Yet for decades, the only comets we observed came from our own system. Then, in 2017, astronomers around the world turned their telescope towards the strange object eventually called ‘Oumuamua, a Hawaiian name meaning “messenger from afar arriving first.” Unlike Borisov, ‘Oumuamua showed no obvious signs of cometary activity. Its appearance defied expectations of what interstellar visitors should look like.
The arrival of ‘Oumuamua caused astronomers to revise their expectations of how frequently extrasolar objects should visit the solar system. Even with the updated numbers, astronomers didn’t anticipate the next visitor until after 2022. This is when the Large Synoptic Survey Telescope (LSST), a wide field-of-view telescope that will survey the whole sky every three days, is scheduled to begin science operations. Certainly, no one expected a second visitor only two years after the first.
Comet Borisov is everything that ‘Oumuamua wasn't. While the first scout seemed more like an asteroid, with little to no activity, Borisov has a fuzzy tail that marks it as cometary. Because it is active and coming closer to the Sun and to Earth, Borisov is brightening (currently at 16th magnitude) where ‘Oumuamua was dim (never brighter than about 20th magnitude). Most importantly, while ‘Oumuamua could only be studied for a handful of weeks before it became too faint to observe even with the Hubble Space Telescope, Comet Borisov will be visible to astronomers for months, allowing more in-depth observations.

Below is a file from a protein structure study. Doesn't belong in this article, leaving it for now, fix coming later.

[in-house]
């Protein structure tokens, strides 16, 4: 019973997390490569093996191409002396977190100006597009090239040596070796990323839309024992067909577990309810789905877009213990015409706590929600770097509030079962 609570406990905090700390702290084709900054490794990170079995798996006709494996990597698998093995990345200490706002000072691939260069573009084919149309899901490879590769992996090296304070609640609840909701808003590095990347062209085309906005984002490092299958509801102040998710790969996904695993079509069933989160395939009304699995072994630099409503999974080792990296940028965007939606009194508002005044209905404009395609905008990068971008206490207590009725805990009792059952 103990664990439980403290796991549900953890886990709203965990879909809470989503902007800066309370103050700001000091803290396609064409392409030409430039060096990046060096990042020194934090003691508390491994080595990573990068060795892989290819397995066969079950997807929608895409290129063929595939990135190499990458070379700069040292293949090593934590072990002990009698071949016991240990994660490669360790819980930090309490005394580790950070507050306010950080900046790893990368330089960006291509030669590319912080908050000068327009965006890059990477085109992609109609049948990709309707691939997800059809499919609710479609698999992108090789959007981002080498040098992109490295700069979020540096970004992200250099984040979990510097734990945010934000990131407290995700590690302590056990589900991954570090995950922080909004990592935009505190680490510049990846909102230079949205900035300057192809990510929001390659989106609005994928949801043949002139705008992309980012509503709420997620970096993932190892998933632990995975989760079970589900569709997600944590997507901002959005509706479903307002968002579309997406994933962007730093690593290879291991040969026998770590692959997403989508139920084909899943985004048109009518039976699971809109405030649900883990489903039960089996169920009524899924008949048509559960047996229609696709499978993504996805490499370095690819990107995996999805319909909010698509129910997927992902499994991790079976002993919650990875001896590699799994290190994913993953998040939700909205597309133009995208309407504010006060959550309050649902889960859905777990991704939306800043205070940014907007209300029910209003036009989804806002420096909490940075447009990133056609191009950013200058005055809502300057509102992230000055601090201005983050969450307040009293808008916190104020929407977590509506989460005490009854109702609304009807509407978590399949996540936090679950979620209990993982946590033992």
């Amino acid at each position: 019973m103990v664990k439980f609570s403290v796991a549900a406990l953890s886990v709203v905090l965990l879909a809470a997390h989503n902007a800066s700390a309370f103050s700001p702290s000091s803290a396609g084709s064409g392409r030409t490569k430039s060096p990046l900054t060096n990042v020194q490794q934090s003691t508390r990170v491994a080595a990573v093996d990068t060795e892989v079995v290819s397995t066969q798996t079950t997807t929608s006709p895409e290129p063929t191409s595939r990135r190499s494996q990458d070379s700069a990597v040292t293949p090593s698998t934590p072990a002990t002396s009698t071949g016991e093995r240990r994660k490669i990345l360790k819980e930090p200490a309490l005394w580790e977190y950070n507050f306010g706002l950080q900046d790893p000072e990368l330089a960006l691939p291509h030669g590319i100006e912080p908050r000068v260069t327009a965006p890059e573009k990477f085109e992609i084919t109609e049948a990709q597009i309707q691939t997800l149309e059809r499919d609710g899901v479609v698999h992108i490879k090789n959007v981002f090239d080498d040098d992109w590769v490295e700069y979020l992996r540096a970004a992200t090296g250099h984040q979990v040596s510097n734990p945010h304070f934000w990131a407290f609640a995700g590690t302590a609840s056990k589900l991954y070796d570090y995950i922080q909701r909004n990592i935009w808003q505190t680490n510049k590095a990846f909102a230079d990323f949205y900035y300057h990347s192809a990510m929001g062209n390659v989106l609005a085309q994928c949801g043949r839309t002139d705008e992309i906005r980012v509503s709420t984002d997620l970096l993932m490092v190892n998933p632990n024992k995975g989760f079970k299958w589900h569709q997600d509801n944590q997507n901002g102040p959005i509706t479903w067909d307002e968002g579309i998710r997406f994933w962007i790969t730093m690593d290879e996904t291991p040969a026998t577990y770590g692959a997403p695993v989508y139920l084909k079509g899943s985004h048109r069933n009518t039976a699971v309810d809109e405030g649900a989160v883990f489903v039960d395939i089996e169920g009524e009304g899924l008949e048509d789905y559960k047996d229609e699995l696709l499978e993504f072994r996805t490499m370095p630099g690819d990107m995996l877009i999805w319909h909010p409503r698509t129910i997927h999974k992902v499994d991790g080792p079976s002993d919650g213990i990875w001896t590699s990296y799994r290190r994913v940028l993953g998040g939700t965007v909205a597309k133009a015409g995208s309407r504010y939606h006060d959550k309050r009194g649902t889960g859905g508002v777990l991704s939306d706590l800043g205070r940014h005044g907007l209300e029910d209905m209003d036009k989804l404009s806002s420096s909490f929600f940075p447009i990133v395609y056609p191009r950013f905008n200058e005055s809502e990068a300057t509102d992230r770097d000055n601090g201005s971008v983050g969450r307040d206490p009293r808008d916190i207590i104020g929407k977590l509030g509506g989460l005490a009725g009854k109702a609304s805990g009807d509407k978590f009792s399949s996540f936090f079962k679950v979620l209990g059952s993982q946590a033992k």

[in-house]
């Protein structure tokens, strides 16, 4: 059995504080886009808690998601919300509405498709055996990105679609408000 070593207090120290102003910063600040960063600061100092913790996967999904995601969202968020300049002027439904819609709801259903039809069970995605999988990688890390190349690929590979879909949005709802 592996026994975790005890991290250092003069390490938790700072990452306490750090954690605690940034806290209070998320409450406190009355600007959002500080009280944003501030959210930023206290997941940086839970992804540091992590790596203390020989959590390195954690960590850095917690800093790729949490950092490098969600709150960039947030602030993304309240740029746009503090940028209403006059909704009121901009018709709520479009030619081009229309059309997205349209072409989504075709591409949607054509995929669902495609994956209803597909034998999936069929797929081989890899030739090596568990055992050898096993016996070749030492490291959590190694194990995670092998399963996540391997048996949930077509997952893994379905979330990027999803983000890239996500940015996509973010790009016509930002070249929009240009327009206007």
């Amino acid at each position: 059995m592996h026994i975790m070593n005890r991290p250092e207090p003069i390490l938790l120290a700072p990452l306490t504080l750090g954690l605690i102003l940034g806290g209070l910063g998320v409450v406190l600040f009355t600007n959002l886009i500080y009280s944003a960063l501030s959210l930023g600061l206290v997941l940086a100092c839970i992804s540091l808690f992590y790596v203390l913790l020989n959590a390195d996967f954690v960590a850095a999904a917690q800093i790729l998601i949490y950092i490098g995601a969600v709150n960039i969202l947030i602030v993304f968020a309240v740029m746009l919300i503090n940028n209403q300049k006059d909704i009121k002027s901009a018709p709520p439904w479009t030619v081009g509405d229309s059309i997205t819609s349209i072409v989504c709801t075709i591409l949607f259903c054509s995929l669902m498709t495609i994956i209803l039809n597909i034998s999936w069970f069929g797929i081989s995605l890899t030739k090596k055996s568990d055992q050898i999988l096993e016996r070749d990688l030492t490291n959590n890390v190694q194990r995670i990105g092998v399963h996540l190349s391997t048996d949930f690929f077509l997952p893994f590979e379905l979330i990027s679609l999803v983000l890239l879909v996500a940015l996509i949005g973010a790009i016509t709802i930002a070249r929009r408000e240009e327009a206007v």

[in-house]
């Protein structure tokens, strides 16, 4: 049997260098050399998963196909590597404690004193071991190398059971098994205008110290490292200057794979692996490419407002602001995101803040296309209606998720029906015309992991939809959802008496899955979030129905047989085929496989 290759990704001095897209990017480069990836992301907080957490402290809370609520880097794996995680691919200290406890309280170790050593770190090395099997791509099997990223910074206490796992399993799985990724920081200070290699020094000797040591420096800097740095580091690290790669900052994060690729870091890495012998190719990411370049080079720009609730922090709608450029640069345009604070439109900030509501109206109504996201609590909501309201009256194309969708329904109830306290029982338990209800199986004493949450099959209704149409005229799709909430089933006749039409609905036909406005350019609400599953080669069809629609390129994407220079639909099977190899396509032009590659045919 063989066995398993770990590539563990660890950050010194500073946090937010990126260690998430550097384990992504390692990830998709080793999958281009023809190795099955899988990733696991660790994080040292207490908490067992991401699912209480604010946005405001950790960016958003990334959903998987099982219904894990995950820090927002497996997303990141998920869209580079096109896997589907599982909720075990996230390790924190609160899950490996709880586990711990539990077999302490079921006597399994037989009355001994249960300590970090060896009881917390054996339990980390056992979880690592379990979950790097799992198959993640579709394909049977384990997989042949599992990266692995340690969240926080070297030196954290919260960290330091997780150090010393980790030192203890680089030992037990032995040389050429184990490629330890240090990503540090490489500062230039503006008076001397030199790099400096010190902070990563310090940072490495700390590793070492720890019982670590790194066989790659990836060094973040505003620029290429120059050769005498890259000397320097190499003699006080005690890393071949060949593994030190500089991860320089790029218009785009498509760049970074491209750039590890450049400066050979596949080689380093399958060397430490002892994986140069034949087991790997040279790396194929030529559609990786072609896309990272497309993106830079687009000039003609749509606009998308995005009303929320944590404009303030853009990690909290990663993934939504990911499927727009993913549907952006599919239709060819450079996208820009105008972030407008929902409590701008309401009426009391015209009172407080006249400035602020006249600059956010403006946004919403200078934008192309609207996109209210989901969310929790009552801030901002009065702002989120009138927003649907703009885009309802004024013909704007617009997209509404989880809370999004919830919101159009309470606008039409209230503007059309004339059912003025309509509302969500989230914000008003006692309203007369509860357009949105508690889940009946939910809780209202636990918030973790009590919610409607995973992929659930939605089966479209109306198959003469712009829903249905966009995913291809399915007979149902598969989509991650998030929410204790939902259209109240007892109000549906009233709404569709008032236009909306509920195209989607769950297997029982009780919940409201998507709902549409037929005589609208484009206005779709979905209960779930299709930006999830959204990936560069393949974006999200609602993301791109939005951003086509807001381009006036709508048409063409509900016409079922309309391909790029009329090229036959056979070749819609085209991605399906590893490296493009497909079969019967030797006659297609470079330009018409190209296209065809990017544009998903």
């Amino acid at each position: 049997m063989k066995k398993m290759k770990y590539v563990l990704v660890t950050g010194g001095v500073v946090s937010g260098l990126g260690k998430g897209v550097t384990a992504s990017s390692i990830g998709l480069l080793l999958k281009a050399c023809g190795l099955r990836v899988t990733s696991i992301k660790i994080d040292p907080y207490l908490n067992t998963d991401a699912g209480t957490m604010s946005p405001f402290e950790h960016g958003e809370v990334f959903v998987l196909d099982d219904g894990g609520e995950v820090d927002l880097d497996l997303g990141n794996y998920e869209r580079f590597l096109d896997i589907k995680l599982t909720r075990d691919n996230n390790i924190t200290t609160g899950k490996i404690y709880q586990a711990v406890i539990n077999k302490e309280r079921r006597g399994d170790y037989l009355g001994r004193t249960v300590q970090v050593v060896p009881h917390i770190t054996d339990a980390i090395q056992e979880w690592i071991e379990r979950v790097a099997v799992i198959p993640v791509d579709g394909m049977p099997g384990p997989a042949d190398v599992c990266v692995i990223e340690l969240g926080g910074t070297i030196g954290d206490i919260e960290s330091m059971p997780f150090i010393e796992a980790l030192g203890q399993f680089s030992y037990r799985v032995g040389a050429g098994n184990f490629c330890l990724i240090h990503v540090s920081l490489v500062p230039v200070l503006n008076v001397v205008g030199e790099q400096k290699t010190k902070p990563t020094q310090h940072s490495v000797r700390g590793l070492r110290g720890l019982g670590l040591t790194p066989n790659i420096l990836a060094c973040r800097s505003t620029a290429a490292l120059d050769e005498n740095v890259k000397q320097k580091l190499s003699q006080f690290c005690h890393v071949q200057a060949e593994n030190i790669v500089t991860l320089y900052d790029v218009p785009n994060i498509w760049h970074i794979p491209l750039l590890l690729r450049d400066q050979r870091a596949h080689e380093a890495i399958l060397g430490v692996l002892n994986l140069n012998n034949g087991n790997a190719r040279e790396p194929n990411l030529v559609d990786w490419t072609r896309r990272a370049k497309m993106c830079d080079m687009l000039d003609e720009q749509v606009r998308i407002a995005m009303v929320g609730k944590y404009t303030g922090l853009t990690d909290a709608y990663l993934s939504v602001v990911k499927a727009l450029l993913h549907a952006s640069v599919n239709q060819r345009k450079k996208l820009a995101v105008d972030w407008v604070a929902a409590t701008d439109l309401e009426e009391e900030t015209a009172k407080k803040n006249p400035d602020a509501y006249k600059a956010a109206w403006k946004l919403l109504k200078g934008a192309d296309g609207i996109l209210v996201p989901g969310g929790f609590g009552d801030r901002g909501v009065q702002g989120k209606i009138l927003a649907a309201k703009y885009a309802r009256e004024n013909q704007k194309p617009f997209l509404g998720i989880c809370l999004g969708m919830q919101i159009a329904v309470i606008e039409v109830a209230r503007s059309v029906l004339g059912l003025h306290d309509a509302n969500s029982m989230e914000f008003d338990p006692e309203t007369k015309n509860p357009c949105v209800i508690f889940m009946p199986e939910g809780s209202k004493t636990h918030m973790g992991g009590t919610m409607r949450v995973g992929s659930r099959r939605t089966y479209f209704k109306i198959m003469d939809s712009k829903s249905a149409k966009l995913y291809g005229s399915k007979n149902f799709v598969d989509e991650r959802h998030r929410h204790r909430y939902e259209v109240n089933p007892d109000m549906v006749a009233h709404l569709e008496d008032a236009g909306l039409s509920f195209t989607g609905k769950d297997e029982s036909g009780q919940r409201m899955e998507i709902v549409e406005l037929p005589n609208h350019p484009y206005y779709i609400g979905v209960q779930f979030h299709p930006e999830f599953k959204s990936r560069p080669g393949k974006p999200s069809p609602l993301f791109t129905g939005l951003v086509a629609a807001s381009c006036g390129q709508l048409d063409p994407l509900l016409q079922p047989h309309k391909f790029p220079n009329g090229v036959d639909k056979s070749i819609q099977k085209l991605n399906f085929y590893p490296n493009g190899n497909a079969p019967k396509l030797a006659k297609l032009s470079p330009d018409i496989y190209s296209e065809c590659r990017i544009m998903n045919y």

Based on the new observations, Borisov's nucleus has a radius of about 1 kilometer, a common size for solar system comets. The nucleus is dominated by dust with traces of gas. The material it ejects travels at speeds similar to ejecta from solar system comets, suggesting a similar process. All in all, it "appears remarkably similar to solar system comets," Draghus says.
Guzik's team is not the only one turning electronic eyes to the new visitor. Astronomers around the world have been observing it and will continue to do so as long as it is visible. Many of those observations have been posted on the preprint server arXiv, where Guzik's paper was originally posted in early September before its publication this week in the journal Nature Astronomy. All observations suggest that Borisov bears a striking resemblance to its solar system siblings.
"We have been happy to see subsequent submissions confirming our initial results and conclusions," Drahus says.